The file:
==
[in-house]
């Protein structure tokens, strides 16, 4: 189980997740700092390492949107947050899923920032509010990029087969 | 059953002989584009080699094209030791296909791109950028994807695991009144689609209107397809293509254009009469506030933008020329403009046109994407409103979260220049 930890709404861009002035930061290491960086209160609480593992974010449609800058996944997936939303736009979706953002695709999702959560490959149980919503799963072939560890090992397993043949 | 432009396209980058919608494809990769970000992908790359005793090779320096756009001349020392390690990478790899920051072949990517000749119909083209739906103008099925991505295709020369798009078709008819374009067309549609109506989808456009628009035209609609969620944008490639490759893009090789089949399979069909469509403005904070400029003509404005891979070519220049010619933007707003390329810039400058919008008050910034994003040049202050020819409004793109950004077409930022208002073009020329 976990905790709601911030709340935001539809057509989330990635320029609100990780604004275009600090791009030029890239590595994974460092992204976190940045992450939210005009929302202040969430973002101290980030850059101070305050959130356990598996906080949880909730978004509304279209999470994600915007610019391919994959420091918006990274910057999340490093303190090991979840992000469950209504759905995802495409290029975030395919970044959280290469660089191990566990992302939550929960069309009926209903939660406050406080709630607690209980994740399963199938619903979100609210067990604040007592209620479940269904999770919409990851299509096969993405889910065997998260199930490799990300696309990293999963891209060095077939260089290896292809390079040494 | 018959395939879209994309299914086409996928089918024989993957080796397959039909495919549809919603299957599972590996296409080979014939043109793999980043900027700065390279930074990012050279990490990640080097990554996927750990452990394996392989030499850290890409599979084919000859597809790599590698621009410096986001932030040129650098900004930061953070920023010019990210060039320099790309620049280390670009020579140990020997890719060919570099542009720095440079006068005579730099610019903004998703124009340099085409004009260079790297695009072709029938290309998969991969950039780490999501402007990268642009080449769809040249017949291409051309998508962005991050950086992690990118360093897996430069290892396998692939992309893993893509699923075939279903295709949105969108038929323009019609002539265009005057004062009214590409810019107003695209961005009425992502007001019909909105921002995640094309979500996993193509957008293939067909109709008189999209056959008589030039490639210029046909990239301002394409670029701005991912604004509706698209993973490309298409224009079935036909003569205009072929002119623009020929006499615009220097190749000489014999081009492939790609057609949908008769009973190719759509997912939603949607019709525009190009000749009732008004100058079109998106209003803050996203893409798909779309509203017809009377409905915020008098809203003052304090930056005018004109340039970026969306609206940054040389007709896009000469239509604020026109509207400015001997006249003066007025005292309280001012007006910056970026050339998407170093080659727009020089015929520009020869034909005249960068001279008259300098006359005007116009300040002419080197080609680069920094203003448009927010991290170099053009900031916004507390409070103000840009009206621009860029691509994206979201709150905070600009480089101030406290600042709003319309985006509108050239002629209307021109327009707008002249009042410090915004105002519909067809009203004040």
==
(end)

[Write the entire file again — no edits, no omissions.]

[in-house]
């Protein structure tokens, strides 16, 4: 189980997740700092390492949107947050899923920032509010990029087969 | 059953002989584009080699094209030791296909791109950028994807695991009144689609209107397809293509254009009469506030933008020329403009046109994407409103979260220049 930890709404861009002035930061290491960086209160609480593992974010449609800058996944997936939303736009979706953002695709999702959560490959149980919503799963072939560890090992397993043949 | 432009396209980058919608494809990769970000992908790359005793090779320096756009001349020392390690990478790899920051072949990517000749119909083209739906103008099925991505295709020369798009078709008819374009067309549609109506989808456009628009035209609609969620944008490639490759893009090789089949399979069909469509403005904070400029003509404005891979070519220049010619933007707003390329810039400058919008008050910034994003040049202050020819409004793109950004077409930022208002073009020329 976990905790709601911030709340935001539809057509989330990635320029609100990780604004275009600090791009030029890239590595994974460092992204976190940045992450939210005009929302202040969430973002101290980030850059101070305050959130356990598996906080949880909730978004509304279209999470994600915007610019391919994959420091918006990274910057999340490093303190090991979840992000469950209504759905995802495409290029975030395919970044959280290469660089191990566990992302939550929960069309009926209903939660406050406080709630607690209980994740399963199938619903979100609210067990604040007592209620479940269904999770919409990851299509096969993405889910065997998260199930490799990300696309990293999963891209060095077939260089290896292809390079040494 | 018959395939879209994309299914086409996928089918024989993957080796397959039909495919549809919603299957599972590996296409080979014939043109793999980043900027700065390279930074990012050279990490990640080097990554996927750990452990394996392989030499850290890409599979084919000859597809790599590698621009410096986001932030040129650098900004930061953070920023010019990210060039320099790309620049280390670009020579140990020997890719060919570099542009720095440079006068005579730099610019903004998703124009340099085409004009260079790297695009072709029938290309998969991969950039780490999501402007990268642009080449769809040249017949291409051309998508962005991050950086992690990118360093897996430069290892396998692939992309893993893509699923075939279903295709949105969108038929323009019609002539265009005057004062009214590409810019107003695209961005009425992502007001019909909105921002995640094309979500996993193509957008293939067909109709008189999209056959008589030039490639210029046909990239301002394409670029701005991912604004509706698209993973490309298409224009079935036909003569205009072929002119623009020929006499615009220097190749000489014999081009492939790609057609949908008769009973190719759509997912939603949607019709525009190009000749009732008004100058079109998106209003803050996203893409798909779309509203017809009377409905915020008098809203003052304090930056005018004109340039970026969306609206940054040389007709896009000469239509604020026109509207400015001997006249003066007025005292309280001012007006910056970026050339998407170093080659727009020089015929520009020869034909005249960068001279008259300098006359005007116009300040002419080197080609680069920094203003448009927010991290170099053009900031916004507390409070103000840009009206621009860029691509994206979201709150905070600009480089101030406290600042709003319309985006509108050239002629209307021109327009707008002249009042410090915004105002519909067809009203004040």